In 2009, Satoshi Nakamoto introduced a radical development in the financial industry by creating a digital asset which could store value, despite lacking a central issuer and having no intrinsic value. Bitcoin uses blockchain technology to record a history of all transactions, ensuring that once a token is spent, it stays spent.
Ethereum is often described as blockchain 2.0. In many ways, the cryptocurrency invented by Vitalik Buterin and others is an extrapolation of Nakamoto’s work. It develops on Bitcoin’s foundations by adding Smart Contract functionality, an addition which allows decentralized applications to be built on top of the Ethereum blockchain.
In order to facilitate Smart Contracts, Ethereum also needed to find a new way to process transactions. It’s worth noting at this point, that cryptocurrency transactions are only superficially similar to the typical offline equivalent.
A typical offline transaction might consist of me handing you five dollars. Two things change at that moment: 1) the physical location of the money (the five dollars are now in your pocket, instead of mine) and 2) the person who owns the money (the five dollars now belong to you, rather than me).
Replicating these conditions with a digital asset is incredibly complex because it requires a “state transition system”. The system needs to not only account for the current ownership of all existing tokens but also shift ownership from once the transaction is performed.
No cryptocurrency processes more transactions than Ethereum, let’s discuss how they work in more detail.
What are Ethereum Accounts?
All Ethereum transactions require an account.
An Ethereum account is a 20-byte address which is able to store the “state” of ownership of ether tokens. All transactions are transitions of ownership between Ethereum accounts. In order to process the transition, an account has four fields:
- A counter used to ensure each transaction is only processed once, called a nonce
- The account owners ether balance
- The account’s smart contract code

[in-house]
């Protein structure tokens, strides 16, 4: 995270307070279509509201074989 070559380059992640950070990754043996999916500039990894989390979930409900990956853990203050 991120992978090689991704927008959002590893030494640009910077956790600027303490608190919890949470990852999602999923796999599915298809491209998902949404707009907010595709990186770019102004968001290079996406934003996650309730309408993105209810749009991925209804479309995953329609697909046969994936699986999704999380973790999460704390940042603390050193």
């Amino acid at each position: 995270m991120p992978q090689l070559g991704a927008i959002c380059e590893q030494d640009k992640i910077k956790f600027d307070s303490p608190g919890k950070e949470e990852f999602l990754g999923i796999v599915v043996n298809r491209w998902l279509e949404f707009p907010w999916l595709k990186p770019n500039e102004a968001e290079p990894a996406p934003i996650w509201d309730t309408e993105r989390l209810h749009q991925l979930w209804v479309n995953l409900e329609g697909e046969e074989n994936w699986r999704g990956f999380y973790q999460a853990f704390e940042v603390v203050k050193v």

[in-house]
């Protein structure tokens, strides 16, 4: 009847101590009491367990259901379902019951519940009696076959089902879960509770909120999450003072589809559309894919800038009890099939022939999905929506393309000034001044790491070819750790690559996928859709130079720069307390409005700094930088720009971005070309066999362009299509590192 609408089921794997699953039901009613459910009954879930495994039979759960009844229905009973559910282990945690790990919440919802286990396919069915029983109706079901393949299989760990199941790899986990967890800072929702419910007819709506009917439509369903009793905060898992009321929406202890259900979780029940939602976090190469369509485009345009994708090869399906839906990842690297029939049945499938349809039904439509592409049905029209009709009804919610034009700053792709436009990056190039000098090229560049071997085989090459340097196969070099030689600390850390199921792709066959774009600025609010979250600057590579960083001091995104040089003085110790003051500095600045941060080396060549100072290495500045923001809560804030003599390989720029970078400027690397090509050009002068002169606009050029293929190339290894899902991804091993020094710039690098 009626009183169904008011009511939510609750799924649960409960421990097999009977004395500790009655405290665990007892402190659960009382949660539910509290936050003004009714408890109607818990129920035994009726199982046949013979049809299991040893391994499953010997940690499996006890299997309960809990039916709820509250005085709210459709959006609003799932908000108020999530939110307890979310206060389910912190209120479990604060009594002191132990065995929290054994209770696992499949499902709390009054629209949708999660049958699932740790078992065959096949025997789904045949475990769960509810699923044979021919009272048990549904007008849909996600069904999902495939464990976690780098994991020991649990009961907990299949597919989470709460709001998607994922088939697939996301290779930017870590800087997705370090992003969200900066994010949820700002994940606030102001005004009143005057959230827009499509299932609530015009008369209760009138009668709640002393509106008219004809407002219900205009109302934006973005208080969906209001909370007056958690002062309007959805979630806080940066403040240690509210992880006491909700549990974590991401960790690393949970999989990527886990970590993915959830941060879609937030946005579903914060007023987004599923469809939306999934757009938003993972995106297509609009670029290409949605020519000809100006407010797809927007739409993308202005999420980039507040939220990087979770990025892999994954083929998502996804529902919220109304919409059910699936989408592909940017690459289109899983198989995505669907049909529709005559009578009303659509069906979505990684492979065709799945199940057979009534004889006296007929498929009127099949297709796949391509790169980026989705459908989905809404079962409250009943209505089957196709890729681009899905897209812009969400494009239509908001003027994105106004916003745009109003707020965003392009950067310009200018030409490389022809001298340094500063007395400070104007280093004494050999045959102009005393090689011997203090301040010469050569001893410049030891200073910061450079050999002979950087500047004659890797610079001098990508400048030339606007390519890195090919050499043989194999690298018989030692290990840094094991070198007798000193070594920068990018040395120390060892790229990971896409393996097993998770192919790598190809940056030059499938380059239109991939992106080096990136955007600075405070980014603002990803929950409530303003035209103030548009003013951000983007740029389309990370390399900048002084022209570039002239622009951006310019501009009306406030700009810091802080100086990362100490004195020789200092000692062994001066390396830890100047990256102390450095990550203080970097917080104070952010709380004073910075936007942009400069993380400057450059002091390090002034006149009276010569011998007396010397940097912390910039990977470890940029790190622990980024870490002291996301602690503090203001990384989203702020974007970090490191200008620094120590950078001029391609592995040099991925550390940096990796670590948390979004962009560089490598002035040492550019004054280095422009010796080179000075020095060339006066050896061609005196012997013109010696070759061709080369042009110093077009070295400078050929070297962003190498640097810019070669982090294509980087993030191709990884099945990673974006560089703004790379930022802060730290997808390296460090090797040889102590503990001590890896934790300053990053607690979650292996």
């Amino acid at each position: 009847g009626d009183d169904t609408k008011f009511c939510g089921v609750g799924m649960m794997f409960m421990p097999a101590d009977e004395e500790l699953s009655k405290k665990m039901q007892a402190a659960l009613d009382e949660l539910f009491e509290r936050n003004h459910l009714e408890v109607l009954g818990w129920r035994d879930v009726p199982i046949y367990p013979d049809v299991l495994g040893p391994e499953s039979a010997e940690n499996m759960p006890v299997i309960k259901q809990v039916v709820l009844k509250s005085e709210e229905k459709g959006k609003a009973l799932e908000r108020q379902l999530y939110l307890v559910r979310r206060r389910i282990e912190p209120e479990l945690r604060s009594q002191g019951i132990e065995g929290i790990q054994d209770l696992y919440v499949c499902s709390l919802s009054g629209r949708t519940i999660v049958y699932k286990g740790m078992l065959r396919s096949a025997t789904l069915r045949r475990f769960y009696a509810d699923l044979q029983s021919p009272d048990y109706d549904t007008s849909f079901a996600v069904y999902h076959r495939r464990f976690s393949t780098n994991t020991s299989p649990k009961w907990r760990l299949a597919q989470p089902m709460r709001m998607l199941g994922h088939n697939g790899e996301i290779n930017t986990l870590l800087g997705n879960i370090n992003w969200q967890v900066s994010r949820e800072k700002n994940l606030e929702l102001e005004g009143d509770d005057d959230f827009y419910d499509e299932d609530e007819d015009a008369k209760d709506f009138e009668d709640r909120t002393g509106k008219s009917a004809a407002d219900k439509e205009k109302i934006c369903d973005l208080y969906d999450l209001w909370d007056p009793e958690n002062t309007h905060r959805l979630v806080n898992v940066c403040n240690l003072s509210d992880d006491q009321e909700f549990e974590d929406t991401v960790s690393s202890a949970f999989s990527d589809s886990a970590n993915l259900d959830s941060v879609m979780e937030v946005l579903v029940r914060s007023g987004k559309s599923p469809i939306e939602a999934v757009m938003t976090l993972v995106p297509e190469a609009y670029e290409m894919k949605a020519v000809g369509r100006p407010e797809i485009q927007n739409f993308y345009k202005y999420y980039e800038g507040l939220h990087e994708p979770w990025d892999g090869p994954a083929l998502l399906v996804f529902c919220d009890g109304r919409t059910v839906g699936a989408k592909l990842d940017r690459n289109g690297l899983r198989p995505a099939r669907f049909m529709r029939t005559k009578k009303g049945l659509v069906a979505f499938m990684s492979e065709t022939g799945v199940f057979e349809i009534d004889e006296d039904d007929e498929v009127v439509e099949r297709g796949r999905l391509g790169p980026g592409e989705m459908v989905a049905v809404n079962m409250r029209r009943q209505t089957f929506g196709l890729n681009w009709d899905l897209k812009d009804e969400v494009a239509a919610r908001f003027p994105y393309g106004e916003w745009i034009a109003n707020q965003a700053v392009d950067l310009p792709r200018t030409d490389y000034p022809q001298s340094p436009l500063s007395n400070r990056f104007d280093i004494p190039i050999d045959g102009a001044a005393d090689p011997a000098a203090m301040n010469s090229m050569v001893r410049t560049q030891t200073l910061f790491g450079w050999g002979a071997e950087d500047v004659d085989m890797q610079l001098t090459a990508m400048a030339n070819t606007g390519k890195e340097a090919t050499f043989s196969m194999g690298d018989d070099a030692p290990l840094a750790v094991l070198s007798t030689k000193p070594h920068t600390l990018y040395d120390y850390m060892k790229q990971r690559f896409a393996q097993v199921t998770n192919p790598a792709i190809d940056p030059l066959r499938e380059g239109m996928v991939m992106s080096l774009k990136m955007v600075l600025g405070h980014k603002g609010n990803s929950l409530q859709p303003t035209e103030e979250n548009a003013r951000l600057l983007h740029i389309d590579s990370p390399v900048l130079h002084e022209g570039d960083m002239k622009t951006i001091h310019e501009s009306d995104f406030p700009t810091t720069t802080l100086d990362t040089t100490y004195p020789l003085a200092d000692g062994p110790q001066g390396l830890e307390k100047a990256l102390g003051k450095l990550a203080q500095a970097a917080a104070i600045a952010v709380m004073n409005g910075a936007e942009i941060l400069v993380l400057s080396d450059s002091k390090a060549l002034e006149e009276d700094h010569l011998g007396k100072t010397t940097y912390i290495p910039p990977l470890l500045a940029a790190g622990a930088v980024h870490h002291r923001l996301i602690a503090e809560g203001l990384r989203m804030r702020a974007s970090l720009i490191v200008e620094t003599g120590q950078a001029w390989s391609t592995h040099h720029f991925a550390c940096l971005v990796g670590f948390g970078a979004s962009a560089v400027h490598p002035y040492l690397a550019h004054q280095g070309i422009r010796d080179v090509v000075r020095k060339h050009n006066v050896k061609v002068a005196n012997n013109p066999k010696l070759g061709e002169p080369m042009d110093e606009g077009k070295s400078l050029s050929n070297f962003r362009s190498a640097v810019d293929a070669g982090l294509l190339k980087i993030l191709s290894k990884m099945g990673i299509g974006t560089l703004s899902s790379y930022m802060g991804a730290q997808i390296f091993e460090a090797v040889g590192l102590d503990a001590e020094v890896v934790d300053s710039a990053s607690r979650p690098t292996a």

- The account’s storage
Importantly, Ethereum has two different kinds of accounts. The first is known as an externally owned account. This is a typical cryptocurrency account, where the owner controls the private keys providing access to the account.
The other type is a contract account, which is controlled by contract code. Here we see another important step in the evolution from Bitcoin to Ethereum. In Bitcoin’s case, only external accounts exist, but Ethereum needs contract accounts to execute smart contract transactions. More specifically, whenever a contract account receives a message the code therein activates, in turn sending other messages or even creating new contracts.
What is the anatomy of an Ethereum transaction?
As mentioned previously, transitioning the state of ownership of a digital asset from one account to another is not an easy task. In order to accomplish this, Ethereum transactions are essentially signed data packages, containing a host of information to make the transition possible.
An Ethereum transaction consists of:
- The recipient address
- The sender’s signature
- The transaction amount
- The gas price value – this determines how much the sender pays per computational step
- The Start gas value – this controls how many computational steps the transaction is allowed to execute
- An optional data field
The top three values are the same for almost all cryptocurrency transactions. Bitcoin transactions, for example, contain all three fields as well.
That said, the gas and start price values are unique to Ethereum transactions and play a vital role in protecting the network from spam attacks. Without robust defensive measures, malicious actors could design smart contracts to expend vast amounts of computational energy to overload the network.
By introducing a concept called gas, the Ethereum protocol ensures that each computation on the network comes at a price. As a rule of thumb, one computation costs one gas. Gas has a monetary value, making it exceptionally expensive to launch such an attack. Additionally, the Start gas value is included to limit the number of computations a transaction is allowed to execute, further helping to fight spam attacks.
How does ownership transition on the Ethereum blockchain?
By now we understand what a transaction is on a technical level, and what data is required to perform one. Now it’s time to look at how transactions manage to transfer ownership of a token on the Ethereum blockchain.
The Ethereum Whitepaper provides this simplified graphic to illustrate how the “state transition system” works in detail.
Source: Ethereum Whitepaper
To be more precise, a transaction goes through a series of steps before being successfully completed.